The Silly Season Is Just About Back

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I SAY! C KARADAU
COMMENT: For the last few years, politics in Sabah has been very predictable.

With the coming of UMNO, days of unruly and indisciplined political “frogging” culture seemed to have vanished to God knows where.

Bland and boring indeed.

Is it so?

If early signs are to be believed, things might just go back to the old wild wild east days, Sabah was renowned for.

Pictures of thousands of people attending political ceramahs in various parts of Sabah have gone viral.

Shafie Apdal
Shafie Apdal

These are not government sponsored events, and such scenes have not been witnessed for a long time in the state.

So,what gives?

It is all about the man of the hour….. Shafie Apdal.

A former federal minister and an UMNO vice president, Shafie decided to quit the backbone of the Barisan Nasional, and goes opposition after being suspended for breaking ranks over the 1MDB scandal that implicated the Prime Minister, Najib Razak.

Shafie, in white shirt, mobbed by his ardent supporters in Semporna, his stronghold.
Shafie,fourth from right, mobbed by his ardent supporters in Semporna, his stronghold.

Upset and angry, he decided to travel around Sabah to explain his side of the story.
And they came out by the thousands to listen to him.

Yes, Shafie is strong in the east coast of Sabah, but he managed to attract thousands to turn up to listen to him in the interior/west coast towns of Tenom and Kimanis last month. Many have begun to sit up and take notice.

Is he the real deal?

That he always wanted to be the chief minister is an open secret, and the fact incumbent head honcho Musa Aman is not going to give way, is also known to all.

The push has now come to shove.

But at gatherings in Tenom and Membakut, thousands of people came to hear him speak.
But at gatherings in Tenom and Membakut, thousands of people came to hear him speak.

Shafie was quick to talk about State rights as agreed in the Malaysian Agreement 63 (MA63) reading correctly the sentiments on the ground. He has even flirted with ‘Sabah for Sabahans’ war-cry, eventhough he had never said anything about state rights all those years ago when he was in the federal cabinet.

He was a federalist true and true, at least that was the perception.

Therein lies his problem.

Jeffrey Kitingan
Jeffrey Kitingan

It has since been reported that he had taken over a local based party and some changes had been made to the logo and other aspects, and is now awaiting approval from the Registrar of Societies (RoS).

Once his political platform is in order, we will surely be seeing more of Shafie.

The word is he will work with the other state opposition parties. And that’s a good sign.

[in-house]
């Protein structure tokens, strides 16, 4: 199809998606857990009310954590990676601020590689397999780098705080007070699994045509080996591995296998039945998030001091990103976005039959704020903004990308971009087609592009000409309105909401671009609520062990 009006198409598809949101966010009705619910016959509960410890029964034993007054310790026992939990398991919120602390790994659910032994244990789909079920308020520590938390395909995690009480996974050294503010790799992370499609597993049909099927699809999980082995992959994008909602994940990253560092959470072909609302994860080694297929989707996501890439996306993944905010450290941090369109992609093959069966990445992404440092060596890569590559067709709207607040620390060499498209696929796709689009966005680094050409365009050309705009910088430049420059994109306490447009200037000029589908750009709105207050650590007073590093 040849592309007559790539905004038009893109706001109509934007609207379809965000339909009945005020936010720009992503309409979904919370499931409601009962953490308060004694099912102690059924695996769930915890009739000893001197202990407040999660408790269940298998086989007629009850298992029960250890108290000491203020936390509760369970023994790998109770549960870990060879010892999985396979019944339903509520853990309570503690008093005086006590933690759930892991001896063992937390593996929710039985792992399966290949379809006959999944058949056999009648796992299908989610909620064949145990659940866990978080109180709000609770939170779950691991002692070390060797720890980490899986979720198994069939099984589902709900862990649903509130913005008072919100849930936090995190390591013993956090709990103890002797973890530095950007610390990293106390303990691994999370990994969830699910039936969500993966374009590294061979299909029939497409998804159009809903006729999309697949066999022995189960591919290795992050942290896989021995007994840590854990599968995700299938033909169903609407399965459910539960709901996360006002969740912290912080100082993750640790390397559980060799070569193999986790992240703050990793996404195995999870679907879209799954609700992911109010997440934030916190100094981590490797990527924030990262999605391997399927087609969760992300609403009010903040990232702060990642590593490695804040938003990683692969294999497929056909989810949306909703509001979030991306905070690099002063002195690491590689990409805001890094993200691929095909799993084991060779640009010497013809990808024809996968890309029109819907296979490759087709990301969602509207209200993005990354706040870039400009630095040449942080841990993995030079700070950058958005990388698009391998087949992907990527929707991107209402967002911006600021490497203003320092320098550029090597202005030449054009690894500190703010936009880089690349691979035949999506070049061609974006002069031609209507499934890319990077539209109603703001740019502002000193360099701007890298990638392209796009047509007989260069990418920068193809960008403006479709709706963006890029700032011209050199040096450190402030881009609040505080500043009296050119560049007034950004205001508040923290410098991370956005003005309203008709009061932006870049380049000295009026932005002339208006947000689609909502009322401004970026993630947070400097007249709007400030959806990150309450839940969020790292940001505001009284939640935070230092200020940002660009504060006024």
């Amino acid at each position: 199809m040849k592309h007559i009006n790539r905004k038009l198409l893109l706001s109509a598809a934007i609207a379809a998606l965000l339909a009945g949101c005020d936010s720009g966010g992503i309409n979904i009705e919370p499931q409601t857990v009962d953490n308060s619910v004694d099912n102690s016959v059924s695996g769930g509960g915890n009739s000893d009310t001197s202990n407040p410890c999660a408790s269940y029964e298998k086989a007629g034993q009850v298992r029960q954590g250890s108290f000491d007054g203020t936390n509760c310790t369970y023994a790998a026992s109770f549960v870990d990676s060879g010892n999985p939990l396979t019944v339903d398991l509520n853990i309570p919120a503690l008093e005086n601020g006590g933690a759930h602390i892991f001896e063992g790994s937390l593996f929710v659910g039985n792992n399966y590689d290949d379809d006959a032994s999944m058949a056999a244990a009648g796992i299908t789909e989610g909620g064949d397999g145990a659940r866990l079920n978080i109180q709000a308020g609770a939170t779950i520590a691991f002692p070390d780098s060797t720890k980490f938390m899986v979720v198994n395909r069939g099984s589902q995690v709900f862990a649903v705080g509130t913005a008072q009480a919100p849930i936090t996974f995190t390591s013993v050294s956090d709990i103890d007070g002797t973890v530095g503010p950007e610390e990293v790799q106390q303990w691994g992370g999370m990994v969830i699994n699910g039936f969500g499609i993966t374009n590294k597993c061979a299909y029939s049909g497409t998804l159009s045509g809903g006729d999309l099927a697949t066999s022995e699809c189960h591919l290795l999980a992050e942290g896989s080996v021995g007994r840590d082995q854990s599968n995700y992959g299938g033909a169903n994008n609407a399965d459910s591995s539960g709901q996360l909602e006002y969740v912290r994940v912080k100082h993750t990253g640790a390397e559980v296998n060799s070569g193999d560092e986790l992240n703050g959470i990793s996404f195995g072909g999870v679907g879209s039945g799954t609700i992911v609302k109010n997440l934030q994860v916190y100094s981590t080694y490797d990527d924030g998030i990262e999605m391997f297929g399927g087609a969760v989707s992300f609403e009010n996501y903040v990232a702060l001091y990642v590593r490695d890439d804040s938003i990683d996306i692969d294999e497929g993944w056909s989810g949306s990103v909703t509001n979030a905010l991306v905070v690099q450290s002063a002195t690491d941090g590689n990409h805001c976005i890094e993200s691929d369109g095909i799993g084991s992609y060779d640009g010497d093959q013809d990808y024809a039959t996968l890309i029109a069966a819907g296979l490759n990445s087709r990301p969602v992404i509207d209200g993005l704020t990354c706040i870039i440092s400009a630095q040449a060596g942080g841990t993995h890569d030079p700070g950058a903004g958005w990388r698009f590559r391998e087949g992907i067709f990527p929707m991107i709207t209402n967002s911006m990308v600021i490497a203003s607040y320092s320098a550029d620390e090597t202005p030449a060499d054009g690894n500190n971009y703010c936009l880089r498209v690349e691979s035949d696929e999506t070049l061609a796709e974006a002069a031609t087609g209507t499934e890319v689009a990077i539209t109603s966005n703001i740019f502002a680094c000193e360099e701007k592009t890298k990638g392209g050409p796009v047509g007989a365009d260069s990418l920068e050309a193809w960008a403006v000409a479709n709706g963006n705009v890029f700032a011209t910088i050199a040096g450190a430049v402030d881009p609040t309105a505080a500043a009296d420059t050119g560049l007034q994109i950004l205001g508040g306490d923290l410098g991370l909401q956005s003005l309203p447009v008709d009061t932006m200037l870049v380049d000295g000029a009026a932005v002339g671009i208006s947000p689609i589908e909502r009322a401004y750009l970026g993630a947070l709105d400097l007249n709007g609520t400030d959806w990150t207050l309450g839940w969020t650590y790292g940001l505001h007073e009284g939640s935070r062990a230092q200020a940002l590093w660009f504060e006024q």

The current opposition big-wigs - Yong Teck Lee, second from left, Bumburing, Datuk Mohd Noor Mansor, a former Berjaya minister, Jeffrey and former Bersih Sabah chief, Jannie Lasimbang, left. Shafie is in touch with this group that calls itself the United Sabah Alliance.
The current opposition big-wigs – Yong Teck Lee, second from left, Bumburing, Datuk Mohd Noor Mansor, a former Berjaya minister, Jeffrey and former Bersih Sabah chief, Jannie Lasimbang, left. Shafie is in touch with this group that calls itself the United Sabah Alliance.

A few days ago most of the opposition politicians like Lajim Ukin and others left their Malaya-based parties, essentially ‘crippling’ the state PKR and DAP here. Though both Pakatan Harapan partners have said they are very much alive and kicking.

It is now a crowded field alright.

Darell Leiking
Darell Leiking

You have Wilfred Bumburing and his PCS, Yong Teck Lee and his SAPP and Dr. Jeffrey Kitingan and his party.

All these parties have come under one umbrella calling themselves the United Sabah Alliance (USA).

Lajim Ukin
Lajim Ukin

While Shafie, Lajim, Darrell Leiking and the rest have yet to reveal their true intentions, except to take on BN, to the political observer, what is obvious is that there is too much confusion, and there is no relief in sight.

Unless all these local players forget their egos and come to some kind of understanding, where there will have to be much give and take, and candidates fielded under one common banner, then they are strong and have a good chance of winning on a one-to-one, and then there is hope.

Without a united (opposition) front, status quo remains.

Sabahans await with bated breath as the silly season is just about back.

  • C Karadau has witnessed the rumble and tumble of Sabah politics. He takes a keen following but leaves the politicking to the politicians. He prefers to strike up a cigar and contemplate the future, in particular the next general elections or GE14. If encouraged, he may write more.
  • The views expressed herein are solely that of the author.